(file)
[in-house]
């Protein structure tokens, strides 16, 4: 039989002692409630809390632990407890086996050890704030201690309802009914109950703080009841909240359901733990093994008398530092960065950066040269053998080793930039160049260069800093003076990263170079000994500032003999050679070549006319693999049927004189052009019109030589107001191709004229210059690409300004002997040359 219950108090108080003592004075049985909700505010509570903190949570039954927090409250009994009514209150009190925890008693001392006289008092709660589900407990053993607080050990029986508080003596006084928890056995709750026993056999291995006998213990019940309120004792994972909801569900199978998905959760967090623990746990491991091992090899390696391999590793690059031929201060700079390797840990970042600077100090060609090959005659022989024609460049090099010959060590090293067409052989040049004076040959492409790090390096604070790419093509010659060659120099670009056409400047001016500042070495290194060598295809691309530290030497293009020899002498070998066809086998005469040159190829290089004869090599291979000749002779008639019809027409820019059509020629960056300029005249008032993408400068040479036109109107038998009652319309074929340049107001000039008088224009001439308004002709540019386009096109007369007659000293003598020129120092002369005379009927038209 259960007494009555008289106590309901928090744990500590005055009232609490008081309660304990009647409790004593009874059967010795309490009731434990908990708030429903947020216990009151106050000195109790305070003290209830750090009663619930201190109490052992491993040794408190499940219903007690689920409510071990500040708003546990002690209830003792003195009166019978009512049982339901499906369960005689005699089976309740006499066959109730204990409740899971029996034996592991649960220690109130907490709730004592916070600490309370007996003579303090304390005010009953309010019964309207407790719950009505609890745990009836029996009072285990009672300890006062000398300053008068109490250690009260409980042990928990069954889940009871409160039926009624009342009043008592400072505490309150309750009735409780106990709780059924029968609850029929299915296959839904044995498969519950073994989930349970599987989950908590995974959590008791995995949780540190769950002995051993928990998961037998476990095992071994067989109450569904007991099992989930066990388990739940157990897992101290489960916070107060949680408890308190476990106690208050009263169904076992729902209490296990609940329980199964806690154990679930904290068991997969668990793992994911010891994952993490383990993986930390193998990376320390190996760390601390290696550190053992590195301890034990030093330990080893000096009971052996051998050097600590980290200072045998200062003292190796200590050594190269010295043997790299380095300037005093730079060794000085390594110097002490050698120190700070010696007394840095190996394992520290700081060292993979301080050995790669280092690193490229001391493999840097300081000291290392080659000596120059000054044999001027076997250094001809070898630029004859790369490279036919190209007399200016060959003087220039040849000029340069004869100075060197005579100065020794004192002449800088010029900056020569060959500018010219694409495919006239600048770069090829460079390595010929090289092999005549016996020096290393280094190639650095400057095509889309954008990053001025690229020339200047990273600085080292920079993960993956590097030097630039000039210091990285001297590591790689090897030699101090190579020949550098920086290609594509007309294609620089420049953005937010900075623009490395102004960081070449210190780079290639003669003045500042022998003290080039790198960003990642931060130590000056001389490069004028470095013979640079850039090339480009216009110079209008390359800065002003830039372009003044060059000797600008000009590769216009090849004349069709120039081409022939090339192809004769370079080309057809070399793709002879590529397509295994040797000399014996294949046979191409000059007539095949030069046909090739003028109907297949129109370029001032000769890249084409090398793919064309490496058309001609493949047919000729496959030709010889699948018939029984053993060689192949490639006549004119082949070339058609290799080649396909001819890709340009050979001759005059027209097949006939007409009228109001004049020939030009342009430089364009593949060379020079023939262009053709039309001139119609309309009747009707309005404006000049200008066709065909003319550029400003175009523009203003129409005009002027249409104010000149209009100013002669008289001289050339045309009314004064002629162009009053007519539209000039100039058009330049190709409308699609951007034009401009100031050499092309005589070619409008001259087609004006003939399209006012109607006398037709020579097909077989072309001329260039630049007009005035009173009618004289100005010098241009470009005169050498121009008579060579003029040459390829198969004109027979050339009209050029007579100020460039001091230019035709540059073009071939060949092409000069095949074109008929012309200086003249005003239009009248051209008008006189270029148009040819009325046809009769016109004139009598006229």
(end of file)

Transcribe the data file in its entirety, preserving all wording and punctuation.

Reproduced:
[in-house]
């Protein structure tokens, strides 16, 4: 039989002692409630809390632990407890086996050890704030201690309802009914109950703080009841909240359901733990093994008398530092960065950066040269053998080793930039160049260069800093003076990263170079000994500032003999050679070549006319693999049927004189052009019109030589107001191709004229210059690409300004002997040359 219950108090108080003592004075049985909700505010509570903190949570039954927090409250009994009514209150009190925890008693001392006289008092709660589900407990053993607080050990029986508080003596006084928890056995709750026993056999291995006998213990019940309120004792994972909801569900199978998905959760967090623990746990491991091992090899390696391999590793690059031929201060700079390797840990970042600077100090060609090959005659022989024609460049090099010959060590090293067409052989040049004076040959492409790090390096604070790419093509010659060659120099670009056409400047001016500042070495290194060598295809691309530290030497293009020899002498070998066809086998005469040159190829290089004869090599291979000749002779008639019809027409820019059509020629960056300029005249008032993408400068040479036109109107038998009652319309074929340049107001000039008088224009001439308004002709540019386009096109007369007659000293003598020129120092002369005379009927038209 259960007494009555008289106590309901928090744990500590005055009232609490008081309660304990009647409790004593009874059967010795309490009731434990908990708030429903947020216990009151106050000195109790305070003290209830750090009663619930201190109490052992491993040794408190499940219903007690689920409510071990500040708003546990002690209830003792003195009166019978009512049982339901499906369960005689005699089976309740006499066959109730204990409740899971029996034996592991649960220690109130907490709730004592916070600490309370007996003579303090304390005010009953309010019964309207407790719950009505609890745990009836029996009072285990009672300890006062000398300053008068109490250690009260409980042990928990069954889940009871409160039926009624009342009043008592400072505490309150309750009735409780106990709780059924029968609850029929299915296959839904044995498969519950073994989930349970599987989950908590995974959590008791995995949780540190769950002995051993928990998961037998476990095992071994067989109450569904007991099992989930066990388990739940157990897992101290489960916070107060949680408890308190476990106690208050009263169904076992729902209490296990609940329980199964806690154990679930904290068991997969668990793992994911010891994952993490383990993986930390193998990376320390190996760390601390290696550190053992590195301890034990030093330990080893000096009971052996051998050097600590980290200072045998200062003292190796200590050594190269010295043997790299380095300037005093730079060794000085390594110097002490050698120190700070010696007394840095190996394992520290700081060292993979301080050995790669280092690193490229001391493999840097300081000291290392080659000596120059000054044999001027076997250094001809070898630029004859790369490279036919190209007399200016060959003087220039040849000029340069004869100075060197005579100065020794004192002449800088010029900056020569060959500018010219694409495919006239600048770069090829460079390595010929090289092999005549016996020096290393280094190639650095400057095509889309954008990053001025690229020339200047990273600085080292920079993960993956590097030097630039000039210091990285001297590591790689090897030699101090190579020949550098920086290609594509007309294609620089420049953005937010900075623009490395102004960081070449210190780079290639003669003045500042022998003290080039790198960003990642931060130590000056001389490069004028470095013979640079850039090339480009216009110079209008390359800065002003830039372009003044060059000797600008000009590769216009090849004349069709120039081409022939090339192809004769370079080309057809070399793709002879590529397509295994040797000399014996294949046979191409000059007539095949030069046909090739003028109907297949129109370029001032000769890249084409090398793919064309490496058309001609493949047919000729496959030709010889699948018939029984053993060689192949490639006549004119082949070339058609290799080649396909001819890709340009050979001759005059027209097949006939007409009228109001004049020939030009342009430089364009593949060379020079023939262009053709039309001139119609309309009747009707309005404006000049200008066709065909003319550029400003175009523009203003129409005009002027249409104010000149209009100013002669008289001289050339045309009314004064002629162009009053007519539209000039100039058009330049190709409308699609951007034009401009100031050499092309005589070619409008001259087609004006003939399209006012109607006398037709020579097909077989072309001329260039630049007009005035009173009618004289100005010098241009470009005169050498121009008579060579003029040459390829198969004109027979050339009209050029007579100020460039001091230019035709540059073009071939060949092409000069095949074109008929012309200086003249005003239009009248051209008008006189270029148009040819009325046809009769016109004139009598006229």